International journal of cosmetic science 02/2012; 34(1):102-7.
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    ABSTRACT: For many years, cosmetic scientists have attempted to measure the physical features of human hair, such as its shape and colour, as these can be artificially modified using cosmetic products. With regard to hair shape, previous anthropologic studies have emphasized its variability within and between human ethnic groups. Many studies have broadly distinguished three ethnic human subgroups: African, Asian, and Caucasian. Such a broad classification cannot account for the great complexity of human biological diversity, resulting from multiple, past or recent mixed origins. The verbal description of hair shape ranges from the classic to the more sophisticated, with terms such as straight, wavy, curly, frizzy, kinky, woolly, helical, etc. Although these descriptions evoke a global appearance, they remain confusing as their definitions and limits are unclear. Assessments are therefore required to more accurately define such verbal attributes. The work reported here attempts to address the following issues: (i) to define hair types according to specific shape criteria through objective and simple measurements; and (ii) to define such hair types without referring to human ethnicity. Measurements of four parameters related to hair curliness (curve diameter, curl index) or kinking of the hair (numbers of waves, numbers of twists) were performed on hair from 2449 subjects from 22 different countries. Principal components analysis and hierarchical ascendant classification were used to identify homogeneous groups of hair and to determine key variables for the assignment of group membership. Finally, a segmentation tree was prepared in order to establish simple rules for predicting group membership of new subjects. This study has shown that it is possible to classify the various hair types found worldwide into eight main groups. The approach involves objective descriptors of hair shape, and is more reliable than traditional methods relying on categories such as curly, wavy, and kinky. Applied to worldwide human diversity, it avoids reference to the putative, unclear ethnic origin of subjects. Briefly, a straight hair type I is just that, and whether it originates from a Caucasian or an Asian subject is not at issue. The hair types defined here also more adequately reflect the large variation of hair shape diversity around the world, and may possibly help to trace past mixed origins amongst human subgroups.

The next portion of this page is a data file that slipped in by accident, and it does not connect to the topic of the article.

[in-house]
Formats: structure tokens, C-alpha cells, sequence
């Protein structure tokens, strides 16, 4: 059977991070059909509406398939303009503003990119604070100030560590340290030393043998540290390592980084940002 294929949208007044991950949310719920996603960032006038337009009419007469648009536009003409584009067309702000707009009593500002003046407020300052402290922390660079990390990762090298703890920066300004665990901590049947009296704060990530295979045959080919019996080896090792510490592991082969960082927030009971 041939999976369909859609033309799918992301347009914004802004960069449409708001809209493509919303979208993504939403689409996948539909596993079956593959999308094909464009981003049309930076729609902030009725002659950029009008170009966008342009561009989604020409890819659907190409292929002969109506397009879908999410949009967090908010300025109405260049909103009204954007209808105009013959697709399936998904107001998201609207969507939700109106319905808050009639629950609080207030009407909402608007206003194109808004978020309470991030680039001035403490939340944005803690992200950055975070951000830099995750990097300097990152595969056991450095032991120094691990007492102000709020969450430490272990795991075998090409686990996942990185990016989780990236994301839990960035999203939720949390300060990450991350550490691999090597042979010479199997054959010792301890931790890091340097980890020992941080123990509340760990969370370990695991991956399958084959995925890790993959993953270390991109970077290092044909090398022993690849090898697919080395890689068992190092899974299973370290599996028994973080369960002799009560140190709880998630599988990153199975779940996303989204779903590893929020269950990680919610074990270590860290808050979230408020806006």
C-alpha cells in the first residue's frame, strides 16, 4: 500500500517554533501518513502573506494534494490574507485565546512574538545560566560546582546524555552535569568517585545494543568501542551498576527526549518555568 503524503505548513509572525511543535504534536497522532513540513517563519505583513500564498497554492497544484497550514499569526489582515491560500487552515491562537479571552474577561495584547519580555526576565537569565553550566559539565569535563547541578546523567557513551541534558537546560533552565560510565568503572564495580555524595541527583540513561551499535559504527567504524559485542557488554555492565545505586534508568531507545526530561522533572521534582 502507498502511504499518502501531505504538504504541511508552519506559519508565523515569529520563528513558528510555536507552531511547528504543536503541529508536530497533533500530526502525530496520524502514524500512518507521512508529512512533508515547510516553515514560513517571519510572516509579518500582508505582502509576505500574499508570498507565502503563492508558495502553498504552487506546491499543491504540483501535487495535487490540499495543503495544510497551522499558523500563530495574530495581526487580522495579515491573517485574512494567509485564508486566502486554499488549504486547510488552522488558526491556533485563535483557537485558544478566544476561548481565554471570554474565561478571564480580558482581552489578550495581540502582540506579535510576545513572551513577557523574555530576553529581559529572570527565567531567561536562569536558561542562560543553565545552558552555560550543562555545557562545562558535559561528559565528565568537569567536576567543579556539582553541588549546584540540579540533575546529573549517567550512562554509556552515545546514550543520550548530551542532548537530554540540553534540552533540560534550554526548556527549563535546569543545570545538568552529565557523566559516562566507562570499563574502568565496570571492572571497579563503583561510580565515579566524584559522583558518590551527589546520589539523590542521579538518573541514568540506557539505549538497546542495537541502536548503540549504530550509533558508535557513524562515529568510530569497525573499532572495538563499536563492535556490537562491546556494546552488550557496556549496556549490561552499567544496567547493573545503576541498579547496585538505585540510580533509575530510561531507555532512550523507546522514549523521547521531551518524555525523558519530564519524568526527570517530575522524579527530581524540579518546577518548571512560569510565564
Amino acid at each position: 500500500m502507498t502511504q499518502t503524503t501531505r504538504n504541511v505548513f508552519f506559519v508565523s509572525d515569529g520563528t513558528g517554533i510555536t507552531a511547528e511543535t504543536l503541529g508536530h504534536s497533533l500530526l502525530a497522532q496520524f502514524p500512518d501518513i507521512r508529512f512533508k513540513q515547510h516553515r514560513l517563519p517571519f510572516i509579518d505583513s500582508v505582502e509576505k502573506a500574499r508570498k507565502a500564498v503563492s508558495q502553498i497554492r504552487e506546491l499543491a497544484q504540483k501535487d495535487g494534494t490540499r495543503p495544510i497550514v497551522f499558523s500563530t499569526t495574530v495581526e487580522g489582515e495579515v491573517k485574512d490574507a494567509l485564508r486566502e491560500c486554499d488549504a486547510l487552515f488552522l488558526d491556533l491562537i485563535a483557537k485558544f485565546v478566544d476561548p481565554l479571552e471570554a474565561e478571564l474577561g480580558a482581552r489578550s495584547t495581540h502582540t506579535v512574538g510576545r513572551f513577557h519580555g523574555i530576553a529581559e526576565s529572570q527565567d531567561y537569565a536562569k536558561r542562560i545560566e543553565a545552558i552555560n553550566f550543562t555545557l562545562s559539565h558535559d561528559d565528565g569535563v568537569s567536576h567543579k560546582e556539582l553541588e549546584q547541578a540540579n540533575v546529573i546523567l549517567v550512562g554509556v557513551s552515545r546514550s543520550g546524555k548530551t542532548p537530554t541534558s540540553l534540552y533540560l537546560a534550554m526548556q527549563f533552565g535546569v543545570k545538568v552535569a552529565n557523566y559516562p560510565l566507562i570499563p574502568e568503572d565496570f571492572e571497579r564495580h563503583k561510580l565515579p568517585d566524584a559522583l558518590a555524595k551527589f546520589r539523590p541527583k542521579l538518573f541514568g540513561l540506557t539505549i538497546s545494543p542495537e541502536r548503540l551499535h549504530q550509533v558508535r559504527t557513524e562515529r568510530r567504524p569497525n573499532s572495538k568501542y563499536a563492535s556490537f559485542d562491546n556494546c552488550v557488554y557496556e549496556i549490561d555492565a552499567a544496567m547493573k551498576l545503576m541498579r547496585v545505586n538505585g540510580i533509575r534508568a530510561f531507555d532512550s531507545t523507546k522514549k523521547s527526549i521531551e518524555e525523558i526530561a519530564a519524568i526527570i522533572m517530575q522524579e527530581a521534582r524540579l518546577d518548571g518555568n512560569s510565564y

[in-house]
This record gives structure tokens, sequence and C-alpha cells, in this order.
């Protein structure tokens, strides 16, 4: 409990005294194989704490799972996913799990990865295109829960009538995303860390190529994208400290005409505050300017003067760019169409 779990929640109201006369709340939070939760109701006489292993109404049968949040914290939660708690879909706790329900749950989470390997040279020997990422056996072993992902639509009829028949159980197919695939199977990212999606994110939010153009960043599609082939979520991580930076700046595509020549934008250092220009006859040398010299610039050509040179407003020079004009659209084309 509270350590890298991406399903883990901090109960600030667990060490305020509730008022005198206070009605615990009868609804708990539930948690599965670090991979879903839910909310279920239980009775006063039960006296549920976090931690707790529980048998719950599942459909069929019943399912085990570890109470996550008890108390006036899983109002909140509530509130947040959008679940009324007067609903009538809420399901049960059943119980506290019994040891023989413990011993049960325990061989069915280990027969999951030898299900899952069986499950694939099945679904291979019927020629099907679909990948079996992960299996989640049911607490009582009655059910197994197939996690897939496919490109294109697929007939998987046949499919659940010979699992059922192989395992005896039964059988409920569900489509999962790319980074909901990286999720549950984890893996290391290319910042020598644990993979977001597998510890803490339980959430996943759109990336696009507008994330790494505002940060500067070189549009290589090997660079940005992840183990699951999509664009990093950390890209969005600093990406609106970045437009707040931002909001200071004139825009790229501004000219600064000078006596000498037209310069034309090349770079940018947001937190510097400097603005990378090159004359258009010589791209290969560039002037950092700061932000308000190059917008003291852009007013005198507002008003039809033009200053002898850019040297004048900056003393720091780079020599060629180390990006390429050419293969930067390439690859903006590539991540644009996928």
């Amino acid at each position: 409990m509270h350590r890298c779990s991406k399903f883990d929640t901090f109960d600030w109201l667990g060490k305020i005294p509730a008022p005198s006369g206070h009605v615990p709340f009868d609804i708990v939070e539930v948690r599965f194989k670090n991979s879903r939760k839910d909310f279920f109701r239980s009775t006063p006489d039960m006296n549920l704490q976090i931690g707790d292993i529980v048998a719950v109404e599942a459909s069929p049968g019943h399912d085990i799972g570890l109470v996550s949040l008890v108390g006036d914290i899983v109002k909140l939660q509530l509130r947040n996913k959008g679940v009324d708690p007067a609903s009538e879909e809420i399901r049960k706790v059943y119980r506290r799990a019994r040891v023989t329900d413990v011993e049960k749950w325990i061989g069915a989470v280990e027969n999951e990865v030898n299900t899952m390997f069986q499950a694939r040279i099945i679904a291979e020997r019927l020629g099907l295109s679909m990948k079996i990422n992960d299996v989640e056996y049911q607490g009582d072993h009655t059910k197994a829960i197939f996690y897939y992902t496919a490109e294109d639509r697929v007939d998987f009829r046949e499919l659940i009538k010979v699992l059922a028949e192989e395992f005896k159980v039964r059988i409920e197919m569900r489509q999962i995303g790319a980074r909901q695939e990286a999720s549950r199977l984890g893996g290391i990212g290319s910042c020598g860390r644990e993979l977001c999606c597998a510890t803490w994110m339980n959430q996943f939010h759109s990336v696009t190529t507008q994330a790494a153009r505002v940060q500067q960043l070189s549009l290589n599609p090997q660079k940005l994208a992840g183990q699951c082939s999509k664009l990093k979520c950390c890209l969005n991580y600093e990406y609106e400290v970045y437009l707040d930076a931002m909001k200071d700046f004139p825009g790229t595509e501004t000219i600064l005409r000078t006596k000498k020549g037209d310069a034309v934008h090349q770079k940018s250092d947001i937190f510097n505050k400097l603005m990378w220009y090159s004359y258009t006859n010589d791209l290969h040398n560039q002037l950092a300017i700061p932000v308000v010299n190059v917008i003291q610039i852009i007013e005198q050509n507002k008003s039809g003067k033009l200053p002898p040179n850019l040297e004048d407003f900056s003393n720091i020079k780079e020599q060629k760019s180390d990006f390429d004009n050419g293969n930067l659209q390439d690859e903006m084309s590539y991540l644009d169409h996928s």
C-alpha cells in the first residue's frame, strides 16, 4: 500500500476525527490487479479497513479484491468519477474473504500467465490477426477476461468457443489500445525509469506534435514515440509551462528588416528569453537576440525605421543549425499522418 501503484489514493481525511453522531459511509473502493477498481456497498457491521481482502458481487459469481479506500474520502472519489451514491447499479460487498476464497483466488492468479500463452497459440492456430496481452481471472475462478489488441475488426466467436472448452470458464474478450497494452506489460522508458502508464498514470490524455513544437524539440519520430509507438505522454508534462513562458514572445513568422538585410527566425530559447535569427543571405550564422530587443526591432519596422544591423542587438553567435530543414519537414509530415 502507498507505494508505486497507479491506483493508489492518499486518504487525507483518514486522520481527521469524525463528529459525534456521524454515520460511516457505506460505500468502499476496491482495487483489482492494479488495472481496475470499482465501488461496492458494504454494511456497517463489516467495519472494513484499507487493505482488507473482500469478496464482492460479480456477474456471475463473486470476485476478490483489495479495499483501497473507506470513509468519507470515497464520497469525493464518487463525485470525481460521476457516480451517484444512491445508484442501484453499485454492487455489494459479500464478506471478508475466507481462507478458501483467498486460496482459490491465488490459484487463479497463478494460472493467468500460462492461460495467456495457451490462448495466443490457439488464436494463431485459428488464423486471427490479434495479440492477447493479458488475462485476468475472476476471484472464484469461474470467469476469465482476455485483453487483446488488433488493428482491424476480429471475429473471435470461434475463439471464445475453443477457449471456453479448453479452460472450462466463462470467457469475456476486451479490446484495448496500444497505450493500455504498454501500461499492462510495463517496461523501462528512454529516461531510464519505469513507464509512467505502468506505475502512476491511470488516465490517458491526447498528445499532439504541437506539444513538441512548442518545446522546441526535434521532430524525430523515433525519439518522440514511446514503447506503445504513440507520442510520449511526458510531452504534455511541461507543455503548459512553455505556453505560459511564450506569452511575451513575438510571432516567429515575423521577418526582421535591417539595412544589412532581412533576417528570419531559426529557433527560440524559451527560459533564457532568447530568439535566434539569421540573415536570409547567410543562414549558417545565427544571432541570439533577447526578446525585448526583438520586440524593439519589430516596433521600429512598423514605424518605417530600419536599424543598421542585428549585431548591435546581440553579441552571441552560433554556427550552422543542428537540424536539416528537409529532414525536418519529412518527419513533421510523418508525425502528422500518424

International Journal of Dermatology 11/2007; 46 Suppl 1:2-6. · 1.34 Impact Factor